Case Report - Volume 2 - Issue 4

A case of enteritis induced by ipilimumab and nivolumab combination therapy

Akihito Tanaka*; Shuji Kanmura; Akio Ido

Digestive and Lifestyle Diseases, Kagoshima University Graduate School of Medical and Dental Sciences, Kagoshima, Japan.

Received Date : June 13, 2022
Accepted Date : July 07, 2022
Published Date: Aug 03, 2022
Copyright:© Akihito Tanaka 2022

*Corresponding Author : Akihito Tanaka, Digestive and Lifestyle Diseases, Department of Human and Environmental Sciences, Kagoshima University Graduate School of Medical and Dental Sciences, 8-35-1
Sakuragaoka, Kagoshima 890-8544, Japan. Tel: 81-99-275-5326 China.



A 65-year-old man with a history of left renal cell carcinoma 25 years ago underwent left nephrectomy and was regularly followed up. Last year, positron emission tomography showed mediastinal lymph node enlargement. Bronchoscopic biopsy revealed cancer recurrence and metastasis. We administered ipilimumab (1 mg/kg) and nivolumab (4 mg/kg) combination therapy. A week later, he developed diarrhea and abdominal pain. Colonoscopy revealed a reddish edematous mucosa with erosions and ulcers from the terminal ileum to the ileocecal valve (Fig. 1A, B). Terminal ileum biopsy revealed lamina propria by inflammatory cell infiltration; however, no crypt abscess or apoptotic bodies were observed. The colon and esophagogastroduodenoscopy findings were normal (Figure 1C, D). Small intestinal capsule endoscopy revealed redness and edema in the jejunum (Figure 2 upper). From the deep jejunum to the ileum, and further into the ileum, common villi, erosions, and ulcers became apparent (Figure 2 lower). Tests for stool bacteria, cytomegalovirus, and other viruses were negative. Therefore, his condition was diagnosed with immune-related enteritis. His symptoms did not improve after stopping ipilimumab and nivolumab. Treatment with predonisolone 40 mg/day immediately improved his symptoms.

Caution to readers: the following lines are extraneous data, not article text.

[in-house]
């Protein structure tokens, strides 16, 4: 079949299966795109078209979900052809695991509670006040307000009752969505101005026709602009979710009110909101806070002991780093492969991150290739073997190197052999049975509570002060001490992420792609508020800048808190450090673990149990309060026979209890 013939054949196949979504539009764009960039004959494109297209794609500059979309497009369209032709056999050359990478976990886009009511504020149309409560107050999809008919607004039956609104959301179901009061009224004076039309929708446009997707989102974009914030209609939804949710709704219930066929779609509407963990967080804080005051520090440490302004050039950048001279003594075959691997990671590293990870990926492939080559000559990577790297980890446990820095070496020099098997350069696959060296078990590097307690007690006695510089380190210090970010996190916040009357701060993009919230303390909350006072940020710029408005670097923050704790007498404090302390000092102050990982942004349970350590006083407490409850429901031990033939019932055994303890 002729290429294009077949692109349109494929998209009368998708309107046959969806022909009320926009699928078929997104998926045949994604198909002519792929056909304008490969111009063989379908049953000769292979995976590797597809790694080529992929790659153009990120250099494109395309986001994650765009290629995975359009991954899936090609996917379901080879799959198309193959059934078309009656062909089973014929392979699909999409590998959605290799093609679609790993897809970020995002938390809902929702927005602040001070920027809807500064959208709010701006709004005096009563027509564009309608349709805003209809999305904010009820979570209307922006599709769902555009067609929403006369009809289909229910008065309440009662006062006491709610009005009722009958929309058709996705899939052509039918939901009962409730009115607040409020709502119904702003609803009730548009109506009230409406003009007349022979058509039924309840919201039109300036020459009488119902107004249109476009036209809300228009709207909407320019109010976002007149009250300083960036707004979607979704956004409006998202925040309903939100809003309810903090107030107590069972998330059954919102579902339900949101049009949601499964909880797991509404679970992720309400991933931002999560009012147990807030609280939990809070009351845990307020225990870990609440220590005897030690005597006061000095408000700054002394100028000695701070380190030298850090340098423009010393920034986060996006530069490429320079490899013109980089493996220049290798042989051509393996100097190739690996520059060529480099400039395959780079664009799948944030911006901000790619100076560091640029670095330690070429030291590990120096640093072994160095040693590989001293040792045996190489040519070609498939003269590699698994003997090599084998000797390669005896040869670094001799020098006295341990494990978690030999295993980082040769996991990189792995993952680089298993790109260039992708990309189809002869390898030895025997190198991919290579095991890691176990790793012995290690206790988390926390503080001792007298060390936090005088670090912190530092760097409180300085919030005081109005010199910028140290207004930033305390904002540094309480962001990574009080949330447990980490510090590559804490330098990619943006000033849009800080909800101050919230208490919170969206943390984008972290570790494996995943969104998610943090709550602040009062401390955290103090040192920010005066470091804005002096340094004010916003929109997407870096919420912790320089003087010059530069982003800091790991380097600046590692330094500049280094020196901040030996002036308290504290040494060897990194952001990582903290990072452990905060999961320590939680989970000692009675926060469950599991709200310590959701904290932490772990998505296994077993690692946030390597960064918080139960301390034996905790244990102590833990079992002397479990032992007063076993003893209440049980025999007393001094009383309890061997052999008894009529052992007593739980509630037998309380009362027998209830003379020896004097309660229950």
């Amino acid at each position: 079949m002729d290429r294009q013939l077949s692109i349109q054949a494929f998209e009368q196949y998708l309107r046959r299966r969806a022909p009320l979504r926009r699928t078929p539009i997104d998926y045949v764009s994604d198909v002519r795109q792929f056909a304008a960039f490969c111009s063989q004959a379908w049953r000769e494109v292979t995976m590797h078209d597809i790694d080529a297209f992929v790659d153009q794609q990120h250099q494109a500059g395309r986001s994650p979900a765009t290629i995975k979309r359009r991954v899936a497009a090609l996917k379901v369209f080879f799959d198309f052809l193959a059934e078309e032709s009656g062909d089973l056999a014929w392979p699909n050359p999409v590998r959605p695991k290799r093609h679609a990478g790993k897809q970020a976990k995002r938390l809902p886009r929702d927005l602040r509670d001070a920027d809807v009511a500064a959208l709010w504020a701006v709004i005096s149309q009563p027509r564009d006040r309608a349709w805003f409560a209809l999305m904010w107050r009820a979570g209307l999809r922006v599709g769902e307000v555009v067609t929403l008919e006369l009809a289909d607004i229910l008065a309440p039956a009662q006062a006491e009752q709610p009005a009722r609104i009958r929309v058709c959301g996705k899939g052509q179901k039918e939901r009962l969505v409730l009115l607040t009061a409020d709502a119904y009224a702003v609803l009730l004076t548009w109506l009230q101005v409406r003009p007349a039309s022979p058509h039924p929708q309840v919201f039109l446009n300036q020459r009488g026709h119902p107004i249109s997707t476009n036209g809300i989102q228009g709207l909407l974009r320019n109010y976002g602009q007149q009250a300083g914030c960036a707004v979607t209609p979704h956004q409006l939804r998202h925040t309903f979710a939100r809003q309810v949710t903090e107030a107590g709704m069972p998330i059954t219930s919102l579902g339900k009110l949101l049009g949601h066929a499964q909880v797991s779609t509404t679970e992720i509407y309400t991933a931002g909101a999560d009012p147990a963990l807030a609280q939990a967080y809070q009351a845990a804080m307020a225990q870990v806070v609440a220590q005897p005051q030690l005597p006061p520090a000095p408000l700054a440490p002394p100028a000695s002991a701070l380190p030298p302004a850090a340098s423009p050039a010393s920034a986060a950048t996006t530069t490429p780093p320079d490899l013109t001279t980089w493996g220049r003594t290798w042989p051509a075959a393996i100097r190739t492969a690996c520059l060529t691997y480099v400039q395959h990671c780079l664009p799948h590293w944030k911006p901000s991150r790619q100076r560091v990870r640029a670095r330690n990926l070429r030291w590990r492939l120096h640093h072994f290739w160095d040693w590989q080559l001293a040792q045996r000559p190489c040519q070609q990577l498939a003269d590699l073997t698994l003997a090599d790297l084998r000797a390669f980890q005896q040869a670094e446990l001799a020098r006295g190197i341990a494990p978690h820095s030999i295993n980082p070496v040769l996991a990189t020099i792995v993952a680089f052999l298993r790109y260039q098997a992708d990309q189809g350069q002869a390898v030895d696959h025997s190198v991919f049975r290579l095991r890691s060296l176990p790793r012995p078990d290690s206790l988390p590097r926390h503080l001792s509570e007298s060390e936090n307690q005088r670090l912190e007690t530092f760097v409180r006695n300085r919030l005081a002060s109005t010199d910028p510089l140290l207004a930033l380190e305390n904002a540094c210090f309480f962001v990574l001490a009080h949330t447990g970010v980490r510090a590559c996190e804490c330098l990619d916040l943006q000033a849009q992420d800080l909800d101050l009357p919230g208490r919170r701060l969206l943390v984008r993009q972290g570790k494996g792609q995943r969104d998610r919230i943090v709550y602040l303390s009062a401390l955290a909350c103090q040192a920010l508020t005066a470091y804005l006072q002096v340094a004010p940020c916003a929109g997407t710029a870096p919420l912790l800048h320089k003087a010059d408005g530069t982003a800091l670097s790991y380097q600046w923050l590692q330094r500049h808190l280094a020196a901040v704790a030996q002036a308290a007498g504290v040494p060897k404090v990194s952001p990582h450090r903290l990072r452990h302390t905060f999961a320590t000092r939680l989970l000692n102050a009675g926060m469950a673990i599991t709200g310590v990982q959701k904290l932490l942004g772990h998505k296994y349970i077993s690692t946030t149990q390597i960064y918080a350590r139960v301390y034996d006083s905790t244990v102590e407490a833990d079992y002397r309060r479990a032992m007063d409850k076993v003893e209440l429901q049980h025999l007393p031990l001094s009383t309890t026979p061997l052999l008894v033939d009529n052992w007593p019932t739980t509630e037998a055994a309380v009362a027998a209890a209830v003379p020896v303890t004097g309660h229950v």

Combining nivolumab and ipilimumab (Immune checkpoint inhibitors) is more effective than monotherapy; however, it increases diarrhea and colitis incidence more than nivolumab monotherapy and even more than ipilimumab monotherapy.1,2 While there exist reports of enteritis due to combination therapy, involvement of entire small intestine has not been confirmed.3 This is the first report explaining the side effects of this combination therapy on the entire gastrointestinal tract, and interestingly, with only enteritis. In addition, small intestinal mucosal damage appeared as different findings on the jejunal and ileal sides. Enteritis can manifest as multiple presentations during combination therapy, and capsule endoscopy may help in its diagnosis.

Figure 1: Colonoscopy (EC-L600ZW7; Fuji) revealed a reddish edematous mucosa with erosions and small ulcers in the terminal ileum (A). Linked-color imaging revealed a reddish ileocecal valve with continuous purulent mucus adhesion from the small intestine, clearly bordering the normal colonic mucosa (B). The mucous membranes of the large intestine (C; in colonoscopy) and stomach (D; in sophagogastroduodenoscopy) were normal.

Figure 2: Small bowel capsule endoscopy shows redness and edema in the jejunum (upper), erosions and ulcers in the ileum (lower).

Sources of financial support

The authors received no funding.

Conflict of interest

The authors have no financial or non-financial competing interests to declare.


Not applicable.

Conflict of interest

The authors declare no conflicts of interest associated with this manuscript.


No funding was received.


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